WhatsApp has a billion users, and it got there way quicker than Gmail did

Obsession
Messaging
Obsession
Messaging

Google’s parent company Alphabet reported a stellar set of fourth quarter numbers yesterday (Feb. 1), overtaking Apple to become the world’s most valuable company. On the earnings call, Google chief executive Sundar Pichai also revealed that its email service Gmail had reached the major milestone of 1 billion monthly active users in the last quarter.

Somewhat lost in the Alphabet earnings hullabaloo was news of another messaging service reaching its own milestone yesterday. WhatsApp, the messaging platform owned by Facebook, reported it had reached a billion monthly active users that day in a blog post, bolstering its position as the world’s most popular messaging app. Not far behind is Tencent’s QQ Messenger, with 860 million monthly active users (PDF), while Facebook Messenger reports having 800 million monthly actives. Gmail, of course, has Google’s own messaging app, Hangouts (originally called GChat) embedded in its web interface or available as a standalone mobile app, but Alphabet doesn’t report individual user figures for the product.

WhatsApp co-founder Jan Koum was primed for this announcement, telling the annual DLD design and technology conference in Munich on Jan. 18 that the platform was closing in on the 1 billion mark. Perhaps what’s most striking about the milestone are the other metrics Koum revealed in a Facebook post yesterday (Feb. 1). WhatsApp has a relatively tiny team of 57 engineers, who are responsible for overseeing a system that delivers 42 billion messages a day. We don’t know the precise headcounts of the engineering teams for WhatsApp’s competition–including Facebook Messenger–but it’s difficult to imagine a leaner team for a product with similar reach.

The pace of WhatsApp’s user growth has been phenomenal: It hit the billion mark only seven years after its launch. Gmail, by contrast, has taken 11 years to grow its userbase to the same size. Facebook Messenger (initially Facebook Chat) launched in 2008, meaning it’s taken about eight years to get to its current 800 million active monthly users.

The timing of the WhatsApp announcement is perhaps another example of the jabs Alphabet and Facebook have been trading at a time when both firms are seeing their stock soar. Last week, Mark Zuckerberg cheekily made an announcement about an imminent AI breakthrough at Facebook just as Google was about to trumpet a major AI achievement of its own.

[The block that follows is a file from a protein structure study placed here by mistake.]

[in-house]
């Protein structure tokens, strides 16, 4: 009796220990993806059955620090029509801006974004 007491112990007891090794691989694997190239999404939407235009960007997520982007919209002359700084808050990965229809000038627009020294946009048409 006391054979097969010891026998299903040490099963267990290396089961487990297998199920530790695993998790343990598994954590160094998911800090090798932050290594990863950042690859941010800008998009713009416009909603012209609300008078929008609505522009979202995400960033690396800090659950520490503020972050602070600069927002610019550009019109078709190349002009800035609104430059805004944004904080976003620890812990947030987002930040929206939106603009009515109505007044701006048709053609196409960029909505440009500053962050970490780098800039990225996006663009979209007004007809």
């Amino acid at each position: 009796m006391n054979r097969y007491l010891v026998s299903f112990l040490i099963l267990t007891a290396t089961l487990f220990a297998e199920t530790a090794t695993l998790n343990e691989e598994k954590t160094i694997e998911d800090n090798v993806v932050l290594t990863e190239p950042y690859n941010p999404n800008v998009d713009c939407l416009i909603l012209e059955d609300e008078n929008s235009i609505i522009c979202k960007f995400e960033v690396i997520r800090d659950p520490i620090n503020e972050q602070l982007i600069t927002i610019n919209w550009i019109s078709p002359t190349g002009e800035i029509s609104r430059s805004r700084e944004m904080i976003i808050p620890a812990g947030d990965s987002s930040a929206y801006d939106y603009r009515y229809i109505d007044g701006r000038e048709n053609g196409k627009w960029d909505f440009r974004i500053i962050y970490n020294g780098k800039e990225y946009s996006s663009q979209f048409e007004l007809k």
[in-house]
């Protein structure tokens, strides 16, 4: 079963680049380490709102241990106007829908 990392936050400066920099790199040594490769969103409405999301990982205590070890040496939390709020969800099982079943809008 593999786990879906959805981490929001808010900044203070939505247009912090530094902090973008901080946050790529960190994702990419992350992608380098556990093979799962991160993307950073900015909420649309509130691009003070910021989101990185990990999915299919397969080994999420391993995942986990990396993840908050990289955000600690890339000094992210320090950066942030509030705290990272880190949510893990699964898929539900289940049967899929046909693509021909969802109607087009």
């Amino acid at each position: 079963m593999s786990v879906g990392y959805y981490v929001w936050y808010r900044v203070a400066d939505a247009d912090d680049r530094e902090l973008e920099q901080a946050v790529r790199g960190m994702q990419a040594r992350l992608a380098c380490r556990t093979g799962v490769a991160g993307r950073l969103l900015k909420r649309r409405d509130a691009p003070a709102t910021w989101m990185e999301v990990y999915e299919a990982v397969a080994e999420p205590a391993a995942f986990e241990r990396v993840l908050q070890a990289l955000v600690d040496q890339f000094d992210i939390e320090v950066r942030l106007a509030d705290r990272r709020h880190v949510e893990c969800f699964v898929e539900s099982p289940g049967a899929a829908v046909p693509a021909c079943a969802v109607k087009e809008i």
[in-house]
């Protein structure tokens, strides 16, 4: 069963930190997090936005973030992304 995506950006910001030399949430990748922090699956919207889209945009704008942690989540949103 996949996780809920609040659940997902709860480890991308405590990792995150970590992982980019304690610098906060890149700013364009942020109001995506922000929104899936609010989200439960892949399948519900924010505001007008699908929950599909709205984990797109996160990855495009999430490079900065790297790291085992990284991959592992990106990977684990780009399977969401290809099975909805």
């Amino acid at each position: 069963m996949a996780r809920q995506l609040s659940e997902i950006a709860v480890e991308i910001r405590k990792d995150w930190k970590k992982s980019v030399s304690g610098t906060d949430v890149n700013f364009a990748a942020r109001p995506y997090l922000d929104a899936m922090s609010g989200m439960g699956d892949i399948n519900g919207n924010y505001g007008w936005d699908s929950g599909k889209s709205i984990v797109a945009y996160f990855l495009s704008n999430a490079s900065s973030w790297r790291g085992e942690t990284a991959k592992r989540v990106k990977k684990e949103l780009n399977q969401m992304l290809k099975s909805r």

Koum and his team appear to be planning a slew of new features and strategies for the app this year. In January, the service dropped its $0.99 annual fee, while also announcing that it would start to develop tools for businesses for the first time. It hinted that these tools would take advantage of chat bots in some way, a shift towards embracing the “conversational UI,” or user interface, that is being spearheaded by startups like Slack, a messenger app for companies, and Finn, a digital assistant service delivered through chat platforms that’s in the works.

Buried in a WhatsApp beta release that came out in January–meant largely for developers–are new features like data-sharing with Facebook, an encryption notification system, and video calls. There’s no certainty that a beta-tested feature will make it to production, but its inclusion gives insight into the WhatsApp product team’s thinking. An integration with Facebook might seem like cannibalism, but the network’s Messenger userbase is largely in north America while WhatsApp is big, well, almost everywhere else.

If WhatsApp does integrate more tightly with Facebook, it could unlock even greater expansion of its userbase. And when that happens, as the WhatsApp announcement makes clear, the platform will be even closer to reaching the 6 billion people on the planet not already using the service.

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